Summary of Driving Change

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The history of UPS is a century-long story about a visionary founder, Jim Casey, who took a simple idea and made it grow, forging a global delivery, logistics and transportation network. He built an exceptional company that recognizes the critical role of its employees and the need for constant renewal. Mike Brewster and Frederick Dalzell were given complete archival access ("warts and all," they say, although the book is very positive) to create this corporate biography for the company's 100th anniversary. They cover UPS's history and development, detailing Casey's visions and methods, and showing how UPS has become a leader in global shipping and logistics. Their enjoyable, informative book is as much an industrial engineering story as it is the biography of a company that has continually reinvented itself. getAbstract recommends it to businesspeople who want to see how diligent leaders built a global company.

About the Authors

Mike Brewster is a business writer and the author of Unaccountable and King of Capital. He and historian Frederick Dalzell are part of a consulting firm specializing in historical research and archival services for organizations. Dalzell’s other books include Changing Fortunes and Rising Tide.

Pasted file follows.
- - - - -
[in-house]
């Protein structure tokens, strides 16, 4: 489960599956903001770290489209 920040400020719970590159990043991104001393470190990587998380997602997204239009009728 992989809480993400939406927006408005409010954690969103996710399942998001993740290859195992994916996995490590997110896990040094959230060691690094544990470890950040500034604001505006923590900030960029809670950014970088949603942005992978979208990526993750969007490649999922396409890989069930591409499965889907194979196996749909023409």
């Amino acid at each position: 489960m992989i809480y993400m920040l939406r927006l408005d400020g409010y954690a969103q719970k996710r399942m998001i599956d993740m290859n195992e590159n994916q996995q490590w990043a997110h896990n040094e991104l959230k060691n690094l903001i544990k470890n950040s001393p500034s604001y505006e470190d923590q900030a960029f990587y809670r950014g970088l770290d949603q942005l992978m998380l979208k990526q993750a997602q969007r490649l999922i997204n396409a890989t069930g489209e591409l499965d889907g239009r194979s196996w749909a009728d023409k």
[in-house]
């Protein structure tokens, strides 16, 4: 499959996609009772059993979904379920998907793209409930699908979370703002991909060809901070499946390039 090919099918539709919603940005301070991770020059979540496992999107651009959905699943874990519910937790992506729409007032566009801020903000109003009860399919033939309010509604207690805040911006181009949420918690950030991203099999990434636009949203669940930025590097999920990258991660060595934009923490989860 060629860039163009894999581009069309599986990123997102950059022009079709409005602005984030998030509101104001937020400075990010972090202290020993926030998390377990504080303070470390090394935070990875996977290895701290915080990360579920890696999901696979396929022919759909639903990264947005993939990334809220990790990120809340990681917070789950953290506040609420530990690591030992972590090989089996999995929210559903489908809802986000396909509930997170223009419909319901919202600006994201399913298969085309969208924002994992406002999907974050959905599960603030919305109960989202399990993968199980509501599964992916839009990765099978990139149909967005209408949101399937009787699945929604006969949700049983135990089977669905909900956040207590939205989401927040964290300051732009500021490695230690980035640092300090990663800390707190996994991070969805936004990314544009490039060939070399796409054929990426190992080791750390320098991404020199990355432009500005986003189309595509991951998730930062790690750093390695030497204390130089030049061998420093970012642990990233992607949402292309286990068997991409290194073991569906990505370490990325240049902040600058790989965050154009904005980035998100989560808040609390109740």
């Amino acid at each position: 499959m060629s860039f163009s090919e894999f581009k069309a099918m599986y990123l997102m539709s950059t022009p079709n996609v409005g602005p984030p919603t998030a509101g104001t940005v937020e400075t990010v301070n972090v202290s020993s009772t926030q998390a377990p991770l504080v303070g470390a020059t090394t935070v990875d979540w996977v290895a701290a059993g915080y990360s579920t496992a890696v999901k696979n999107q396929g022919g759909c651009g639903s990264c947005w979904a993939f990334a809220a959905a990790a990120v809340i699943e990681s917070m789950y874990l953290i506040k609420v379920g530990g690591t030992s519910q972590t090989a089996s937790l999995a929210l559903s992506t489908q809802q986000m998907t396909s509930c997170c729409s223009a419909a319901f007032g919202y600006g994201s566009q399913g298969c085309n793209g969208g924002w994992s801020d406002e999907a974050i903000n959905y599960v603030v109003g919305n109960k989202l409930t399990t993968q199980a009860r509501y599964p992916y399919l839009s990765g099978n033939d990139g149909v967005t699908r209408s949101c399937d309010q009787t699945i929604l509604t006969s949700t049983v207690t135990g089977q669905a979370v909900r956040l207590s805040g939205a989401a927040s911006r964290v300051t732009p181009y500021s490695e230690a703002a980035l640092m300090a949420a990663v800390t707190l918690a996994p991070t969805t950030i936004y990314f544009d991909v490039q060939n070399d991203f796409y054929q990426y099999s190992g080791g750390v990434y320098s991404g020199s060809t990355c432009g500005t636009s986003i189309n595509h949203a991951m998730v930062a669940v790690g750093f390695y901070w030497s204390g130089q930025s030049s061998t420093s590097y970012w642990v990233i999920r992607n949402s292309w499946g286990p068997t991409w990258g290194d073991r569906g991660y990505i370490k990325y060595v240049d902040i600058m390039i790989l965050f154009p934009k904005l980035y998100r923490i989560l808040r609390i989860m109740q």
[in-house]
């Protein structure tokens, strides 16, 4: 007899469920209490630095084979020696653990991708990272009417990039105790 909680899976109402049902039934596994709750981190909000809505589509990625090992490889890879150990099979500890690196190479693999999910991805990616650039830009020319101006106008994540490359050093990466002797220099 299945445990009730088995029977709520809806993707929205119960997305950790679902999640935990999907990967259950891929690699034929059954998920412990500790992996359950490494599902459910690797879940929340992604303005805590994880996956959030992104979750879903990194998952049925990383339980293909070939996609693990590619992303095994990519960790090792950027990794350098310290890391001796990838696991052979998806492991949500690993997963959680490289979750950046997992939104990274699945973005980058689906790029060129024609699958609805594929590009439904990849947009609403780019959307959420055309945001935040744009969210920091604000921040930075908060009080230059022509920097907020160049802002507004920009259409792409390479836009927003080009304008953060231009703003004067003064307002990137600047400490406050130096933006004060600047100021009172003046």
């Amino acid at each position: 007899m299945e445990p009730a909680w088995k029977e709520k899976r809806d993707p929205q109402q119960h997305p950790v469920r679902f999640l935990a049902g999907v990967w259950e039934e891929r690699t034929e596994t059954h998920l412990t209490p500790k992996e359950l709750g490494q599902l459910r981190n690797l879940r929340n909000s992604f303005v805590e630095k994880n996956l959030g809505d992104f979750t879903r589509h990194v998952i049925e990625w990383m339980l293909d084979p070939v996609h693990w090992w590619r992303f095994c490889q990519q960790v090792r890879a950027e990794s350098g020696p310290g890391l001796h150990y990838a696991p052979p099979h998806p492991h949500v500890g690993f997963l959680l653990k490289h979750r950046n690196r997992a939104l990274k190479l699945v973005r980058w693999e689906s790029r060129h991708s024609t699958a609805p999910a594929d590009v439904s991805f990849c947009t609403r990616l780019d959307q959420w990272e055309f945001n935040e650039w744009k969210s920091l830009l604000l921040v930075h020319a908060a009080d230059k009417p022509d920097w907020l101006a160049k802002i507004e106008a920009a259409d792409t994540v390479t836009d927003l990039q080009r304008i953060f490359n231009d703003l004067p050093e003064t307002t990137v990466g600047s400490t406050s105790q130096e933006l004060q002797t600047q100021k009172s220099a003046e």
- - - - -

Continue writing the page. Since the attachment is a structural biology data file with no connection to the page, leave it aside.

Nevada Gold

Jim Casey, the founder of the global United Parcel Service (UPS), never let difficult circumstances deter him. In 1905, at 17, he left his family in Seattle to strike it rich in the aptly named town of Goldfield, Nevada, one of the West's legendary gold-mining towns. Casey and a friend sought a claim, but discovered that all the sites within 60 miles of town were already taken.

Cut out as prospectors, they decided to open a messenger service for the town's 30,000 inhabitants. Realizing that all of Goldfield's incoming messages funneled through a single switchboard, the partners negotiated a deal to deliver all the exchange's messages for $50 a month. Goldfield was a tough town, and Casey's partner got shot and killed as he made a delivery. Casey then contracted typhoid fever and his doctor told him to return to Seattle.

In 1907, Casey and his new partner, Claude Ryan, spent $100 to set up a new business, the American Messenger Service, in the basement of a Seattle tavern. With a single bicycle and a few boys hired from reputable families, they distinguished themselves from the town's nine other messenger companies by stressing good service and low...

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    D. B. 8 years ago
    I didn't get a great sense of problems overcome and change. It did look like they tried to take care of employees. I think it may be the format of an abstract and summary, but not sure. It did make one want to read the book itself.